Will Tokyo 2020 be the revival Games? Much uncertainty remains but preparations haven’t stopped as Japan remains committed to hosting the Olympics.
Protecting culture and nature: how World Heritage Sites are chosen
The World Heritage Committee decides who makes it or breaks it on the World Heritage List. We explore why world heritage protection is so important for all of us.
It all started in the summer of 1954, when the United Nations Educational, Scientific and Cultural Organisation (UNESCO) launched an international campaign to rescue the twin Abu Simbel temples in Egypt, threatened by the construction of a dam. The $80 million operation was such a success that it paved the way for world heritage protection for the next sixty years.
To this day 191 countries have signed the World Heritage Convention (an international agreement to safeguard natural and cultural heritage) and instituted the World Heritage Committee. This is a group of 21 elected states who, annually, choose which are the world’s wonders in most urgent need of protection. In 2015 its 39th session was hosted in Bonn, Germany, from 28 June to 8 July.
The Committee aims to “recognise and protect sites that are outstanding demonstrations of human coexistence with the land as well as human interactions, cultural coexistence, spirituality and creative expression”.
To do so, it defines the World Heritage List. The appeal of being included stems from its prestigious reputation, which results in high media attention and increased tourism, therefore extra income.
Today, the List includes 1,031 properties in 163 countries. To make it on there, each has undergone a multi-stage selection process to certify its conservation status.
Any State Party to the Convention can submit sites for nomination if they fulfill at least one of the 10 selection criteria. For instance, they can “represent a masterpiece of human creative genius”, “contain superlative natural phenomena or areas of exceptional natural beauty”, or be “an outstanding example of a traditional human settlement”.
The country with “most heritage” is Italy, with 46 cultural and 4 natural sites. Paying a tribute to history, landscape and tradition, its 2015 nominations were Arab-Norman Palermo and the Cathedral Churches of Cefalú and Monreale.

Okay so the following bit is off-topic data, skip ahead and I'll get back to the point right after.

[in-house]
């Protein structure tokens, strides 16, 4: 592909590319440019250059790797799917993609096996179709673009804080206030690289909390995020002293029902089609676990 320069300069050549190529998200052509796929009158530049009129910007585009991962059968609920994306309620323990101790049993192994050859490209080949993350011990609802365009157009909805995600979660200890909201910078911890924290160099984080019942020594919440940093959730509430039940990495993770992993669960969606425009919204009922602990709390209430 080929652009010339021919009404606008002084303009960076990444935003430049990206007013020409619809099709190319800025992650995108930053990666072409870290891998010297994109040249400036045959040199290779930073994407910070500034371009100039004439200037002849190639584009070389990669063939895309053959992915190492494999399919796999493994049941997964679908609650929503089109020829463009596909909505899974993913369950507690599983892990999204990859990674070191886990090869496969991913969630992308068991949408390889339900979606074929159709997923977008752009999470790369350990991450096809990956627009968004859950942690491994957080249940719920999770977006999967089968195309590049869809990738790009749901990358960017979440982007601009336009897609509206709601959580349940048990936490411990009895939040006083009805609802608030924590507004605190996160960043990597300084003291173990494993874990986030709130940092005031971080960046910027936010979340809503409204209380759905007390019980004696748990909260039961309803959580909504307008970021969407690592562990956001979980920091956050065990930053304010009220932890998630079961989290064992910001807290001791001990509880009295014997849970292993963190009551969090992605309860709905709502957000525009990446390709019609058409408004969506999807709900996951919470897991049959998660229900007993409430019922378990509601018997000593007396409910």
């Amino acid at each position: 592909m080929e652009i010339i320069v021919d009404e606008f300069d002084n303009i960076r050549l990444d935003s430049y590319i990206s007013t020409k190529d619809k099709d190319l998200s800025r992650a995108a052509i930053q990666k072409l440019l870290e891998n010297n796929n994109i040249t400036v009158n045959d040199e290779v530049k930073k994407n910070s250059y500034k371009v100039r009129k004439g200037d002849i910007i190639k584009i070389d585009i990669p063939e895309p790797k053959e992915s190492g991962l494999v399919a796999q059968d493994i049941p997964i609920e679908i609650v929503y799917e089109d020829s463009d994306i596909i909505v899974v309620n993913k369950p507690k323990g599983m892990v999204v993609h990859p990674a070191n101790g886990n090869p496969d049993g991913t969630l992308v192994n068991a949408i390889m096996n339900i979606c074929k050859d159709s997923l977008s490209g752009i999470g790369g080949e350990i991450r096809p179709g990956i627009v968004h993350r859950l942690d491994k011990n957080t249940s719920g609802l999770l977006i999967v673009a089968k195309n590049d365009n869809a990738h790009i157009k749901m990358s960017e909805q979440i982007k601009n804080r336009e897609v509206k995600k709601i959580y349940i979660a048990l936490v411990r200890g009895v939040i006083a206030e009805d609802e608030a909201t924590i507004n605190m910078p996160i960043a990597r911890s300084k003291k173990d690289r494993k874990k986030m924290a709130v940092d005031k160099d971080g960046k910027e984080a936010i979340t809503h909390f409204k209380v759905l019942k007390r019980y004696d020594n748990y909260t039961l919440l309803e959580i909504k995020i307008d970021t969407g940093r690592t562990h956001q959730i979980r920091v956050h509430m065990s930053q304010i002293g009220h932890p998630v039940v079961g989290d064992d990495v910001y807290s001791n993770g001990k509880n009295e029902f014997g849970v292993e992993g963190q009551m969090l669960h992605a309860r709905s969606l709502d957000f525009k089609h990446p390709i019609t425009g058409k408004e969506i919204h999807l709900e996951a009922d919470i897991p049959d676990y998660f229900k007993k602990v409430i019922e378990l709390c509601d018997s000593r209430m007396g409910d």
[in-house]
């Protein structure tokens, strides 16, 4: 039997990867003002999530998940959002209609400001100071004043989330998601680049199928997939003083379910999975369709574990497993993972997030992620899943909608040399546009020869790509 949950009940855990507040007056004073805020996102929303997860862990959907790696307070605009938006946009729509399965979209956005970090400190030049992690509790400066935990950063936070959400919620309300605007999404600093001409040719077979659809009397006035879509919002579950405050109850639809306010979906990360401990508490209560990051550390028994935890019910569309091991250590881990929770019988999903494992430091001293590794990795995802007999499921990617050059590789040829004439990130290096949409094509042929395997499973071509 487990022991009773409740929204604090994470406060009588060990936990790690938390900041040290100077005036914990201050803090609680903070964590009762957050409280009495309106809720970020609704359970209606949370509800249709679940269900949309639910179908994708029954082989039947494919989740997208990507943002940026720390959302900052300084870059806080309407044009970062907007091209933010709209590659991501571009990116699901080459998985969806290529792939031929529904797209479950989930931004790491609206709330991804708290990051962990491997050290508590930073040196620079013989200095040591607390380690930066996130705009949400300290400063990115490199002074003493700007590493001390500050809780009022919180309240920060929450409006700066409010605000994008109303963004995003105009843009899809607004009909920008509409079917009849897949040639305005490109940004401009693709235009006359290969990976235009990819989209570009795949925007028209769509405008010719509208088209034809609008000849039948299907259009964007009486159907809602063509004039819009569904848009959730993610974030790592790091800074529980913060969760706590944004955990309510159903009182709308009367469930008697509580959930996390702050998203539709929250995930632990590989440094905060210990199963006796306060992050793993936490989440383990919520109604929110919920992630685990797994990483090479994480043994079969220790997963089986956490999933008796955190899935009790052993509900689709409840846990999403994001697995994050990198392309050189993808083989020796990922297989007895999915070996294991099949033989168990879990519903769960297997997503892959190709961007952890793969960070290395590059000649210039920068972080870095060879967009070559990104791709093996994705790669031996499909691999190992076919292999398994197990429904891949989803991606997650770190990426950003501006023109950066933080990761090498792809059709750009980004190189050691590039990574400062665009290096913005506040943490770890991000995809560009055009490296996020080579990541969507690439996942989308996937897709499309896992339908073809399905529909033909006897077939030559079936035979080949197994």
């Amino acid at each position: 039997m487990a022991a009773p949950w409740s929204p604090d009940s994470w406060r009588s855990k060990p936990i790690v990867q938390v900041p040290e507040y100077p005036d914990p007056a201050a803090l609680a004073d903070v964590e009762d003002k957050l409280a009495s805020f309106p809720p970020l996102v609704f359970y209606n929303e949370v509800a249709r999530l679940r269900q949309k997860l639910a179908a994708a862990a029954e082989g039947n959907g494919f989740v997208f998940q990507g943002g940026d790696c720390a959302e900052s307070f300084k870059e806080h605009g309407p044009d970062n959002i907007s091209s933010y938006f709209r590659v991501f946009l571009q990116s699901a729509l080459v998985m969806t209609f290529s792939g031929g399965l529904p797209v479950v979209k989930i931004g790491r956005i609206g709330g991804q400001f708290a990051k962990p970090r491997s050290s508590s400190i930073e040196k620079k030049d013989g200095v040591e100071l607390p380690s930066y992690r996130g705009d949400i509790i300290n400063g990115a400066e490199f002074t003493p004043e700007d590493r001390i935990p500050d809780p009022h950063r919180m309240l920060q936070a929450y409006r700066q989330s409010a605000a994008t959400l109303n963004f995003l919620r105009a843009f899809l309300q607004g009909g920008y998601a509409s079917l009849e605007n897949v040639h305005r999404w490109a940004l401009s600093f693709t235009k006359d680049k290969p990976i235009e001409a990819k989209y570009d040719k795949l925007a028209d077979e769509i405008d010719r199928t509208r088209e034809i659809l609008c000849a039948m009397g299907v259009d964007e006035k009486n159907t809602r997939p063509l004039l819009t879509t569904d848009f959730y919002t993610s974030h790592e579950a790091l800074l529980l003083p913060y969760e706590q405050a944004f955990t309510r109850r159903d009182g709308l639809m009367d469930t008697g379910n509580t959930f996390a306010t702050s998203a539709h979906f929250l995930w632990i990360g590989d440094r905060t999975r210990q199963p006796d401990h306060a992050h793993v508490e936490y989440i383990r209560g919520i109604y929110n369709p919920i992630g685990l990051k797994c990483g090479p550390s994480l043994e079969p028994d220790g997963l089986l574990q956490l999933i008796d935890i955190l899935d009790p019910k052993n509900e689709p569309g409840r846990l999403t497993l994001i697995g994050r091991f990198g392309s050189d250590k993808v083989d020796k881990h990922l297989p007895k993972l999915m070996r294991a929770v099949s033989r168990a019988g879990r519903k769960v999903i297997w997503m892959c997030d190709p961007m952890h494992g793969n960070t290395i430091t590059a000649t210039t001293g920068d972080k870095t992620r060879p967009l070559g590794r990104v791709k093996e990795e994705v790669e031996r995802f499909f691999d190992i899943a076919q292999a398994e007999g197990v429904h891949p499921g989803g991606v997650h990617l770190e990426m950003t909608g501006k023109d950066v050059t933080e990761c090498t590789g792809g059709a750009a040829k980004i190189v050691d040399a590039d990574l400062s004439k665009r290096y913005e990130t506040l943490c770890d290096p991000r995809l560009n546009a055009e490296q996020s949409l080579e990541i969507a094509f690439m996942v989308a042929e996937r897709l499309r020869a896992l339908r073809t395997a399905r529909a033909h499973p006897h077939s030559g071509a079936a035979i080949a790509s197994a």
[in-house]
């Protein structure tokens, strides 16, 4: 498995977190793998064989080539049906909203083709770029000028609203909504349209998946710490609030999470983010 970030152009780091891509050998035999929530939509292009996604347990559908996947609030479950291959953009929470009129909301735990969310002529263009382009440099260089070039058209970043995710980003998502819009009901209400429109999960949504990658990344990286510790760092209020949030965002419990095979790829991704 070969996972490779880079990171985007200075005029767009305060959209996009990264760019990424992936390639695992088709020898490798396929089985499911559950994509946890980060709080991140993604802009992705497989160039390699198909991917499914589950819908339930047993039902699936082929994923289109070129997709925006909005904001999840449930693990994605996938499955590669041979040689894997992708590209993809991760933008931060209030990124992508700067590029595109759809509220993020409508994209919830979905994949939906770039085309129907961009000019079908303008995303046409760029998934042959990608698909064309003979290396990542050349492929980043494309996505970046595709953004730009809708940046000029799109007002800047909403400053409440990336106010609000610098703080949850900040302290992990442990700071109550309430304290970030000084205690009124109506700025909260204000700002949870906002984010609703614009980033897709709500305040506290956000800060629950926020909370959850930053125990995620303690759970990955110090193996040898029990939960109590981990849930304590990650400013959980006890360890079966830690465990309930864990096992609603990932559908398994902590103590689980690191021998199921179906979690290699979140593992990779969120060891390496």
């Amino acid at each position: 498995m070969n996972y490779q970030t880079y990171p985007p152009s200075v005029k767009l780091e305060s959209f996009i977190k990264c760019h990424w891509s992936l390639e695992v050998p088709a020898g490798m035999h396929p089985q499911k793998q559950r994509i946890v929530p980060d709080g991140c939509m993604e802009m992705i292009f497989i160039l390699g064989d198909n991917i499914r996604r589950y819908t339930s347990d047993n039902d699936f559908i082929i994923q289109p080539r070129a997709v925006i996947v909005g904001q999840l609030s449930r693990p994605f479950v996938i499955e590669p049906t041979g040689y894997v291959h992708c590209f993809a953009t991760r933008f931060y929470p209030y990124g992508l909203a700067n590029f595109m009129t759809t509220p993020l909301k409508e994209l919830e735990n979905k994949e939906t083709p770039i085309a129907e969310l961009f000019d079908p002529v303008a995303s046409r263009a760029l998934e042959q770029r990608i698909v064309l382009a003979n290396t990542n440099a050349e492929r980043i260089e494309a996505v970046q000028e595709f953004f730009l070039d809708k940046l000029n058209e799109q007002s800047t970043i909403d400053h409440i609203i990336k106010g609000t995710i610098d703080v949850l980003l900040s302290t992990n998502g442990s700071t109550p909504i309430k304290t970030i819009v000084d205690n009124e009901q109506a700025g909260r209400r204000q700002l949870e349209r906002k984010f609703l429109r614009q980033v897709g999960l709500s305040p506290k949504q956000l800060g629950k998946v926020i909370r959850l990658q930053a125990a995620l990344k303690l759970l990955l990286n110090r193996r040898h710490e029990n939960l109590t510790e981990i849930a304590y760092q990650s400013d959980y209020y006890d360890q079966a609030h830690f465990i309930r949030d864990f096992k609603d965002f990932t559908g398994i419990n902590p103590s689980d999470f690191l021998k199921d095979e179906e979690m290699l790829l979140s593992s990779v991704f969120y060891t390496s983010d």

When, for manmade or natural reasons, sites are threatened, the Committee is also in charge of including them on the World Heritage in Danger List. Today, Syria is at the top of this List with 6 cultural sites endangered by the ongoing conflict. The Committee also allocates $4 million of the World Heritage Fund a year to the most threatened sites.
Whilst we wait to see what makes it on the list in 2016, the most adventurous travellers may try to catch a glimpse of Surtsey, a volcanic island in the south of Iceland. No one can access it, except scientists for research purposes, making it one of the most inaccessible and wildest World Heritage Sites.
Homecast is a podcast series recorded in quarantine in which creatives from around the world share their lived experiences of these unique circumstances. Creator Giacomo De Poli tells us why this collective diary was needed now more than ever.
L’associazione ambientalista lancia un appello agli investitori affinché non finanzino più le attività estrattive pericolose per l’ambiente.
As London and the rest of the UK are in lockdown opportunities for long-lasting change have emerged out of of the crisis: solutions relating to the environment, work and healthcare that can be applied elsewhere too.
A historic win for the Ashaninka of Brazil as they receive compensation for deforestation on their land
On top of a 2.4 million dollar compensation, the indigenous Ashaninka people will receive an official apology from the companies who deforested their lands in the 1980s.
From Italy to the United States, workers in the logistics and delivery sectors are protesting to demand better sanitary conditions to protect themselves from Covid-19.
Covid-19 could have dramatic consequences in the Ecuadorian Amazon. Abandoned by the government, the indigenous Waorani people are organising to combat the pandemic on their own.
Testing, tracking and transparency: South Korean government’s coronavirus strategy rewarded in elections
South Korea has flattened the curve of an initially explosive coronavirus outbreak, even holding nationwide elections. The government’s response, rewarded by voters, hasn’t however been immune to criticism, including privacy concerns.
The pandemic and its restrictions are affecting everyone, without exceptions. However factors like housing, income inequalities, gender, access to technology and working conditions are influencing how people experience the health crisis.